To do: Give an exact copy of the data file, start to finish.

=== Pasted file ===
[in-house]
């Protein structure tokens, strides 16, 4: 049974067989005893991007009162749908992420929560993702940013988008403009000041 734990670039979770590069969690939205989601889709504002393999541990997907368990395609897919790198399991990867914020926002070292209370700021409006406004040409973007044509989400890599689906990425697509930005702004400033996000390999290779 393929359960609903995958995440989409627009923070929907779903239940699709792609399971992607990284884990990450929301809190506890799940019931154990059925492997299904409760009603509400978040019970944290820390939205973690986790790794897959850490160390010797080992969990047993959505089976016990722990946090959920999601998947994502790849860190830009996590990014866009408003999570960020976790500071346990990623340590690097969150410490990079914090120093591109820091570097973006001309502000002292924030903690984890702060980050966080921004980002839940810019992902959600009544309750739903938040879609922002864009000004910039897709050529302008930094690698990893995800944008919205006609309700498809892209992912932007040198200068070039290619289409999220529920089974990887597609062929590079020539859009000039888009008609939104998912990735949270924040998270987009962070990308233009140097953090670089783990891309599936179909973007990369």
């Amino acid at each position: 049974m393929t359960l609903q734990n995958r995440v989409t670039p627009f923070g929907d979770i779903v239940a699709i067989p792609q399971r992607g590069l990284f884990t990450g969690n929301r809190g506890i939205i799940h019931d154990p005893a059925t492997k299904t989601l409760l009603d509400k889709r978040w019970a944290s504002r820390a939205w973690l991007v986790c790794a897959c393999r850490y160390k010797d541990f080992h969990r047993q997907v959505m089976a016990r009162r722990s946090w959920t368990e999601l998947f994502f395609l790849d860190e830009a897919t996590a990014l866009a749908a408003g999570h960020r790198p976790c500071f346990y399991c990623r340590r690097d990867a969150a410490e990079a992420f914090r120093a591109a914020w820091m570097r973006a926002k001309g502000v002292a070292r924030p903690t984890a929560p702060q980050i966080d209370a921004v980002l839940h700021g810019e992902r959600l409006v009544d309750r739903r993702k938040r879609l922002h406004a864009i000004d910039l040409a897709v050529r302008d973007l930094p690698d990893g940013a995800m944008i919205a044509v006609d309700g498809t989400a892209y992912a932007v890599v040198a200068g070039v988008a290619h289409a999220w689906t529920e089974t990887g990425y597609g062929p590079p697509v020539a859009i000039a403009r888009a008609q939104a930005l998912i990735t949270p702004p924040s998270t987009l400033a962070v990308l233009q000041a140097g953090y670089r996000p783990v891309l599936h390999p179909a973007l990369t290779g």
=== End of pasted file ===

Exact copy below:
[in-house]
């Protein structure tokens, strides 16, 4: 049974067989005893991007009162749908992420929560993702940013988008403009000041 734990670039979770590069969690939205989601889709504002393999541990997907368990395609897919790198399991990867914020926002070292209370700021409006406004040409973007044509989400890599689906990425697509930005702004400033996000390999290779 393929359960609903995958995440989409627009923070929907779903239940699709792609399971992607990284884990990450929301809190506890799940019931154990059925492997299904409760009603509400978040019970944290820390939205973690986790790794897959850490160390010797080992969990047993959505089976016990722990946090959920999601998947994502790849860190830009996590990014866009408003999570960020976790500071346990990623340590690097969150410490990079914090120093591109820091570097973006001309502000002292924030903690984890702060980050966080921004980002839940810019992902959600009544309750739903938040879609922002864009000004910039897709050529302008930094690698990893995800944008919205006609309700498809892209992912932007040198200068070039290619289409999220529920089974990887597609062929590079020539859009000039888009008609939104998912990735949270924040998270987009962070990308233009140097953090670089783990891309599936179909973007990369």
């Amino acid at each position: 049974m393929t359960l609903q734990n995958r995440v989409t670039p627009f923070g929907d979770i779903v239940a699709i067989p792609q399971r992607g590069l990284f884990t990450g969690n929301r809190g506890i939205i799940h019931d154990p005893a059925t492997k299904t989601l409760l009603d509400k889709r978040w019970a944290s504002r820390a939205w973690l991007v986790c790794a897959c393999r850490y160390k010797d541990f080992h969990r047993q997907v959505m089976a016990r009162r722990s946090w959920t368990e999601l998947f994502f395609l790849d860190e830009a897919t996590a990014l866009a749908a408003g999570h960020r790198p976790c500071f346990y399991c990623r340590r690097d990867a969150a410490e990079a992420f914090r120093a591109a914020w820091m570097r973006a926002k001309g502000v002292a070292r924030p903690t984890a929560p702060q980050i966080d209370a921004v980002l839940h700021g810019e992902r959600l409006v009544d309750r739903r993702k938040r879609l922002h406004a864009i000004d910039l040409a897709v050529r302008d973007l930094p690698d990893g940013a995800m944008i919205a044509v006609d309700g498809t989400a892209y992912a932007v890599v040198a200068g070039v988008a290619h289409a999220w689906t529920e089974t990887g990425y597609g062929p590079p697509v020539a859009i000039a403009r888009a008609q939104a930005l998912i990735t949270p702004p924040s998270t987009l400033a962070v990308l233009q000041a140097g953090y670089r996000p783990v891309l599936h390999p179909a973007l990369t290779g």